A court hearing has been scheduled for Friday to determine who will represent a Soldotna man in a retrial after the state overturned his conviction on sexual abuse of a minor and assault charges.
Kenneth L. Bingaman, 51, was convicted by a jury in Kenai Superior Court in March 2001 of third-degree assault for threatening to kill his girlfriend and of three counts of sexual abuse of a minor for fondling his girlfriend's teenage daughter.
The Alaska Court of Appeals, however, reversed the judgment of the Superior Court and ruled Bingaman is entitled to a new trial.
The appellate court decision was based on court rules regarding the admissibility of evidence in domestic violence cases.
Although in prosecuting crimes involving domestic violence, an Alaska rule allows evidence of other domestic violence crimes to be admitted, the appellate court questioned whether the evidence should be admitted.
The Alaska rules allow evidence from previous acts to be admitted in order for the state to show the defendant characteristically commits such acts so the defendant's character can be taken as circumstantial evidence in the current case.
However, the appellate court ruled that in the Bingaman case, the question of his character and his previous acts actually weighed too much and may have prejudiced the jury in the case being tried.
At the onset of the original trial, Judge Harold Brown issued a pretrial ruling that the state's evidence was admissible, but he indicated he would "proceed with caution" at trial to make sure none of the testimony was inordinately inflammatory.
"As things turned out, none of the state's evidence was excluded," the appellate court said in its reversal.
Brown allowed the prosecution to present evidence of about 60 prior instances of Bingaman's conduct, some involving the current victims.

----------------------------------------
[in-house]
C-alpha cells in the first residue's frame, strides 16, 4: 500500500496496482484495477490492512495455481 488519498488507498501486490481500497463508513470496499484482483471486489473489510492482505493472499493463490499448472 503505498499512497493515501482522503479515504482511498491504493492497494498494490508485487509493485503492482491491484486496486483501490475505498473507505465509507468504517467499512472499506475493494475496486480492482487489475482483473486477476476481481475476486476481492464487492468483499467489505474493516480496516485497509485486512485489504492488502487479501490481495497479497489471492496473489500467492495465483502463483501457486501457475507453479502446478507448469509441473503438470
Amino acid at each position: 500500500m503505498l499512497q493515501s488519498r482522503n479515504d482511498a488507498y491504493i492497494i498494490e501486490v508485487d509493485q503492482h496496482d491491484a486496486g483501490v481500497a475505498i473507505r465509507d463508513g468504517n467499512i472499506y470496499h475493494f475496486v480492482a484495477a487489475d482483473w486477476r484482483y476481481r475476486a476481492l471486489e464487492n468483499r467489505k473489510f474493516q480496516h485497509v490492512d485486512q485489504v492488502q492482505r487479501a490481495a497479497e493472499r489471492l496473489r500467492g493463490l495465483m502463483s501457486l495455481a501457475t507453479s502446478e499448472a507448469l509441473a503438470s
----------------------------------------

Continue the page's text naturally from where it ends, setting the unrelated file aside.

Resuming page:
"Not once did the trial judge exclude offered evidence of a prior bad act, even though some of these had little or nothing to do with the offenses charged against Bingaman assault and sexual abuse of a minor," the appellate court said.
"As a result, only 20 percent of the testimony presented at Binga-man's trial dealt with the acts for which Bingaman was charged. The remaining 80 percent of the testimony dealt with other acts or occurrences."
In 2001, Bingaman was ordered to serve a total of nine years in jail on the four counts.
The reversal order allows him to be freed on bail pending the new trial.
During an initial representation hearing Oct. 3, Bingaman said because of the amount of bail he posted, he was not sure if he could afford the attorney he wished to have represent him Anchorage defense attorney James H. McComas.
That matter will be addressed Friday.
Judge Brown tentatively set a preliminary hearing for Nov. 19, with the retrial to begin during the week of Jan. 5.
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